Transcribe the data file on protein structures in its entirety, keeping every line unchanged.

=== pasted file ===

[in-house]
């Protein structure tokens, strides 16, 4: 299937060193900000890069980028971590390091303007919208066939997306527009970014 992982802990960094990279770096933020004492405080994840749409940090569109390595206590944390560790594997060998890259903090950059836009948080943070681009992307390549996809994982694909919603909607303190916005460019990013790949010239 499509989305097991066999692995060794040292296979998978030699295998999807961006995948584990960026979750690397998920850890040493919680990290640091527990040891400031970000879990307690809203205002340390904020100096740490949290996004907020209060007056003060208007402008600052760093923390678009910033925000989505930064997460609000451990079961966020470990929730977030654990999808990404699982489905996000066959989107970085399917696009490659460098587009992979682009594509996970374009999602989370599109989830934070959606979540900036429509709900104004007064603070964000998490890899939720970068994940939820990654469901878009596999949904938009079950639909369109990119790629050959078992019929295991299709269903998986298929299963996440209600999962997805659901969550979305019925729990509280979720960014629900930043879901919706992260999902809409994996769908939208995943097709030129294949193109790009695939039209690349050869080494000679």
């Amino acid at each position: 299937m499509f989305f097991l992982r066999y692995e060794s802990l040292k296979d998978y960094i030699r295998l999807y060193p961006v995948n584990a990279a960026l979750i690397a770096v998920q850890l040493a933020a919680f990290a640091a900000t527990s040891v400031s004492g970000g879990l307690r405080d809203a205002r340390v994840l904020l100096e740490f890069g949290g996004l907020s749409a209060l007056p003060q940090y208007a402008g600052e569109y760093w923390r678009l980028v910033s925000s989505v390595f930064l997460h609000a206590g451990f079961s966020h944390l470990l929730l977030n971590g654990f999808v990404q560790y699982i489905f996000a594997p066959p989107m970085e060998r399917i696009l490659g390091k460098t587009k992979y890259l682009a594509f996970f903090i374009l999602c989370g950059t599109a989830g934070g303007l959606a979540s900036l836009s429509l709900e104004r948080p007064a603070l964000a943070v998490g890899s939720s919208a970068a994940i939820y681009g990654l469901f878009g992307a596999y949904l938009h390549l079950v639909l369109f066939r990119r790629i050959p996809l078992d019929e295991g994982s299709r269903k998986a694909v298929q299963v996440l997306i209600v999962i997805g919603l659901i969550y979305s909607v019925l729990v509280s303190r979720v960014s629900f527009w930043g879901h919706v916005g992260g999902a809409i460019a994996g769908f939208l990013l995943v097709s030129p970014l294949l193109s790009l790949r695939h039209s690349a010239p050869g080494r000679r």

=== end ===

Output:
[in-house]
């Protein structure tokens, strides 16, 4: 299937060193900000890069980028971590390091303007919208066939997306527009970014 992982802990960094990279770096933020004492405080994840749409940090569109390595206590944390560790594997060998890259903090950059836009948080943070681009992307390549996809994982694909919603909607303190916005460019990013790949010239 499509989305097991066999692995060794040292296979998978030699295998999807961006995948584990960026979750690397998920850890040493919680990290640091527990040891400031970000879990307690809203205002340390904020100096740490949290996004907020209060007056003060208007402008600052760093923390678009910033925000989505930064997460609000451990079961966020470990929730977030654990999808990404699982489905996000066959989107970085399917696009490659460098587009992979682009594509996970374009999602989370599109989830934070959606979540900036429509709900104004007064603070964000998490890899939720970068994940939820990654469901878009596999949904938009079950639909369109990119790629050959078992019929295991299709269903998986298929299963996440209600999962997805659901969550979305019925729990509280979720960014629900930043879901919706992260999902809409994996769908939208995943097709030129294949193109790009695939039209690349050869080494000679």
């Amino acid at each position: 299937m499509f989305f097991l992982r066999y692995e060794s802990l040292k296979d998978y960094i030699r295998l999807y060193p961006v995948n584990a990279a960026l979750i690397a770096v998920q850890l040493a933020a919680f990290a640091a900000t527990s040891v400031s004492g970000g879990l307690r405080d809203a205002r340390v994840l904020l100096e740490f890069g949290g996004l907020s749409a209060l007056p003060q940090y208007a402008g600052e569109y760093w923390r678009l980028v910033s925000s989505v390595f930064l997460h609000a206590g451990f079961s966020h944390l470990l929730l977030n971590g654990f999808v990404q560790y699982i489905f996000a594997p066959p989107m970085e060998r399917i696009l490659g390091k460098t587009k992979y890259l682009a594509f996970f903090i374009l999602c989370g950059t599109a989830g934070g303007l959606a979540s900036l836009s429509l709900e104004r948080p007064a603070l964000a943070v998490g890899s939720s919208a970068a994940i939820y681009g990654l469901f878009g992307a596999y949904l938009h390549l079950v639909l369109f066939r990119r790629i050959p996809l078992d019929e295991g994982s299709r269903k998986a694909v298929q299963v996440l997306i209600v999962i997805g919603l659901i969550y979305s909607v019925l729990v509280s303190r979720v960014s629900f527009w930043g879901h919706v916005g992260g999902a809409i460019a994996g769908f939208l990013l995943v097709s030129p970014l294949l193109s790009l790949r695939h039209s690349a010239p050869g080494r000679r």